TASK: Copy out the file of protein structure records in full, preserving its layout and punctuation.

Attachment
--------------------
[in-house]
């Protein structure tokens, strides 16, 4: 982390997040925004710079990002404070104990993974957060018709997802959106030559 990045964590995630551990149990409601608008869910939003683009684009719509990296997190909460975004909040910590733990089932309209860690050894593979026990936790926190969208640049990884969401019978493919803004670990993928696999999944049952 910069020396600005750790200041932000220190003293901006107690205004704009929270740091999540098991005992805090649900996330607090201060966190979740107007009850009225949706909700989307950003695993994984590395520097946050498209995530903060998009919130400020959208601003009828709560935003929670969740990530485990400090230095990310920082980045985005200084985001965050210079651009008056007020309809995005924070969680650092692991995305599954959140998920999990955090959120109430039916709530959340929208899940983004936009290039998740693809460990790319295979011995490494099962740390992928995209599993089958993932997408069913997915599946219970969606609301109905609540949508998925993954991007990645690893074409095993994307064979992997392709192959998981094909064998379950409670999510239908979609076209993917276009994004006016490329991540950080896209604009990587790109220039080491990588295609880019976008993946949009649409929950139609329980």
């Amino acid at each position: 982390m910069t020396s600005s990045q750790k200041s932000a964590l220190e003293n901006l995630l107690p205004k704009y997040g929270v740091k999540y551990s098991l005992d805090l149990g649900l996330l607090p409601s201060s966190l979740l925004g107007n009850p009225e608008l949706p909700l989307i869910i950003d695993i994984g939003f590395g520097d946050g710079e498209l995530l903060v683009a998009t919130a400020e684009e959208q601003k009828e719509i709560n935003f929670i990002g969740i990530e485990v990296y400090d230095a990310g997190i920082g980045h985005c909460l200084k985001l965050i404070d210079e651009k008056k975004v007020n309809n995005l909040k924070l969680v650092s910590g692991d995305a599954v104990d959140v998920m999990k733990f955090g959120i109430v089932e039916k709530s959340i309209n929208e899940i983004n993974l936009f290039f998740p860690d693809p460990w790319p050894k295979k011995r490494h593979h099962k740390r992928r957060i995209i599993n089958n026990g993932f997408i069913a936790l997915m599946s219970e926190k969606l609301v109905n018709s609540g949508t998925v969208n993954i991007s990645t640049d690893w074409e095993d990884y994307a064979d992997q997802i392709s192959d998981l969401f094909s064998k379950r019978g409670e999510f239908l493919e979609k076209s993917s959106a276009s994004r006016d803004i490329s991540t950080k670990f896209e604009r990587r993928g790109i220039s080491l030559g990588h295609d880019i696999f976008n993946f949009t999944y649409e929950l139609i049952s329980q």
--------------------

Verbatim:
[in-house]
């Protein structure tokens, strides 16, 4: 982390997040925004710079990002404070104990993974957060018709997802959106030559 990045964590995630551990149990409601608008869910939003683009684009719509990296997190909460975004909040910590733990089932309209860690050894593979026990936790926190969208640049990884969401019978493919803004670990993928696999999944049952 910069020396600005750790200041932000220190003293901006107690205004704009929270740091999540098991005992805090649900996330607090201060966190979740107007009850009225949706909700989307950003695993994984590395520097946050498209995530903060998009919130400020959208601003009828709560935003929670969740990530485990400090230095990310920082980045985005200084985001965050210079651009008056007020309809995005924070969680650092692991995305599954959140998920999990955090959120109430039916709530959340929208899940983004936009290039998740693809460990790319295979011995490494099962740390992928995209599993089958993932997408069913997915599946219970969606609301109905609540949508998925993954991007990645690893074409095993994307064979992997392709192959998981094909064998379950409670999510239908979609076209993917276009994004006016490329991540950080896209604009990587790109220039080491990588295609880019976008993946949009649409929950139609329980």
């Amino acid at each position: 982390m910069t020396s600005s990045q750790k200041s932000a964590l220190e003293n901006l995630l107690p205004k704009y997040g929270v740091k999540y551990s098991l005992d805090l149990g649900l996330l607090p409601s201060s966190l979740l925004g107007n009850p009225e608008l949706p909700l989307i869910i950003d695993i994984g939003f590395g520097d946050g710079e498209l995530l903060v683009a998009t919130a400020e684009e959208q601003k009828e719509i709560n935003f929670i990002g969740i990530e485990v990296y400090d230095a990310g997190i920082g980045h985005c909460l200084k985001l965050i404070d210079e651009k008056k975004v007020n309809n995005l909040k924070l969680v650092s910590g692991d995305a599954v104990d959140v998920m999990k733990f955090g959120i109430v089932e039916k709530s959340i309209n929208e899940i983004n993974l936009f290039f998740p860690d693809p460990w790319p050894k295979k011995r490494h593979h099962k740390r992928r957060i995209i599993n089958n026990g993932f997408i069913a936790l997915m599946s219970e926190k969606l609301v109905n018709s609540g949508t998925v969208n993954i991007s990645t640049d690893w074409e095993d990884y994307a064979d992997q997802i392709s192959d998981l969401f094909s064998k379950r019978g409670e999510f239908l493919e979609k076209s993917s959106a276009s994004r006016d803004i490329s991540t950080k670990f896209e604009r990587r993928g790109i220039s080491l030559g990588h295609d880019i696999f976008n993946f949009t999944y649409e929950l139609i049952s329980q």